I wager that an informal poll of IT admins across all disciplines would show that most do not bother with SNMP (Simple Network Management Protocol), and those who use SNMP do so in conjunction with basic read-only monitoring frameworks. I'd also wager that of those using SNMP, most are using SNMPv1 and have never looked into why they would want SNMPv3. This is largely because SNMP is archaic and should be put out to pasture.
I don't think any one really likes using SNMP, especially those who have to wade through vendor MIBs looking for a way to poll hardware or software for some piece of data. The fact that every vendor still supports SNMPv1, and many still use a default read-only SNMP community of "public," enabled by default, shows how apathetic we are regarding SNMP as a whole.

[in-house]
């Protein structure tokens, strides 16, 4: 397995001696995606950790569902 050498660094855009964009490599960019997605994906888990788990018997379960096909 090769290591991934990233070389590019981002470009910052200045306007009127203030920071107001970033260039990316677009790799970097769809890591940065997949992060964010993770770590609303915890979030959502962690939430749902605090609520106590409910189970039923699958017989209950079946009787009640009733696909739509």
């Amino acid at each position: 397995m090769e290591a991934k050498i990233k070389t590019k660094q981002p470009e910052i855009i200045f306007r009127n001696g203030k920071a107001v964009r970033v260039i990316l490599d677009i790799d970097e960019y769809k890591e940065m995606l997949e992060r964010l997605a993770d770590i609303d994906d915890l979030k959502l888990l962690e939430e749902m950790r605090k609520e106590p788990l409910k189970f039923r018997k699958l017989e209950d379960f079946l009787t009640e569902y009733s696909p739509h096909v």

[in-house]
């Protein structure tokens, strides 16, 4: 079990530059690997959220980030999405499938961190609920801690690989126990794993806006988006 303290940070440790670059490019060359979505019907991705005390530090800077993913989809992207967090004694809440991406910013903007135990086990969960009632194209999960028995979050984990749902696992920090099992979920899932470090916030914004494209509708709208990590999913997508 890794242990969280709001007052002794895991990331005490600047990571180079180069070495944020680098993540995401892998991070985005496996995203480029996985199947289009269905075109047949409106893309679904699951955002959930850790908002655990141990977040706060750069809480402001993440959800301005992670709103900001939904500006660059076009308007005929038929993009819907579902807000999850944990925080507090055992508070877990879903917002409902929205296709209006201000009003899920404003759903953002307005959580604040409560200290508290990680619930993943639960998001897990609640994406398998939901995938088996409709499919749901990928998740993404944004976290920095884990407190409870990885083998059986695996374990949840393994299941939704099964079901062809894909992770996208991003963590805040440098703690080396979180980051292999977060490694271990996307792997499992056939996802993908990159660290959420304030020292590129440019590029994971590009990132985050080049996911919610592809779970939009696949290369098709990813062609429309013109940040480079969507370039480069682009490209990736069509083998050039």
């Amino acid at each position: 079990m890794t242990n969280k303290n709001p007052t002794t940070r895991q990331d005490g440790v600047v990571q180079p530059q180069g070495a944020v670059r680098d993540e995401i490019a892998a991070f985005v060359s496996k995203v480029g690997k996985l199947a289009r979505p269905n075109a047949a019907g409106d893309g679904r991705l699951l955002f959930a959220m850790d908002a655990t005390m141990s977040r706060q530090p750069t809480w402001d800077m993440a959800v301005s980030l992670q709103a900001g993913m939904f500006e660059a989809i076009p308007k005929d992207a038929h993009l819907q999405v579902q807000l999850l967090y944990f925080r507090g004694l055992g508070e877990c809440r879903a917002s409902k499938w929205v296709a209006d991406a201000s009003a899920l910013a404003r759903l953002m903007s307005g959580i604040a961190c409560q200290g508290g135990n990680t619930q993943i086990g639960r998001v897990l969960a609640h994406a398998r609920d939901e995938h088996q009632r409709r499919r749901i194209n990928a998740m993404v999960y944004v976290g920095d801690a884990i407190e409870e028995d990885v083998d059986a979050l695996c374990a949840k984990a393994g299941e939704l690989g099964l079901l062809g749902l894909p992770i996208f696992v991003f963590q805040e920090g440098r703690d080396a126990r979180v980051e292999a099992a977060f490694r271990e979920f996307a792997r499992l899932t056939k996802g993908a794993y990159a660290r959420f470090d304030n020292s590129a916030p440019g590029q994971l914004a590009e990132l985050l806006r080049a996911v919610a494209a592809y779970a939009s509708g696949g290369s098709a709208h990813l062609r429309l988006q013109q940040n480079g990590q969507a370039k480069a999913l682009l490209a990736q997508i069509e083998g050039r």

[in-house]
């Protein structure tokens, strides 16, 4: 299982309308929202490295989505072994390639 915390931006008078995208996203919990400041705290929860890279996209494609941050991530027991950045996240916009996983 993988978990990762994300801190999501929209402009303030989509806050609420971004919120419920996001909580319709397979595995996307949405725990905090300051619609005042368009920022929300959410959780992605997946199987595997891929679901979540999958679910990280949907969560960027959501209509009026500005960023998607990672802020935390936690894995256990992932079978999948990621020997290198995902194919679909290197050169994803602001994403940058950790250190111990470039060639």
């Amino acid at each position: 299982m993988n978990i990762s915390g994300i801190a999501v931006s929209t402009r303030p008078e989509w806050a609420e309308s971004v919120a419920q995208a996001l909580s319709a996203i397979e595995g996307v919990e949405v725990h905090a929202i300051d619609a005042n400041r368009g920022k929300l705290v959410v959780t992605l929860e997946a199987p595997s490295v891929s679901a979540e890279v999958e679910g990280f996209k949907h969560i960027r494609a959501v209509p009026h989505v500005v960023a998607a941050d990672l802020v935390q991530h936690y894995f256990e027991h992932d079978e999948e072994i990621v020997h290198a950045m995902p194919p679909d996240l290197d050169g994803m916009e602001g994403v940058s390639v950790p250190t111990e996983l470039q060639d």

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I say this as someone who has written lots of code that directly interfaces with and manipulates hardware and software through SNMP calls. I have written plug-ins for Cacti and Nagios that use SNMP extensively to glean data out of everything from storage arrays to managed rack PDUs. I used SNMP calls in a custom Web app that finds the switch and switch port that the requesting system is connected to and allows the user to change the VLAN assignment for that port. (This turned out to be a very handy app, especially when turning up new office space with hundreds of users.)
I know SNMP very well, and I think it's long past time that we move toward a saner and more useful solution to solve the problems SNMP was developed to address. That said, I'm not sure I see anything really promising in that arena.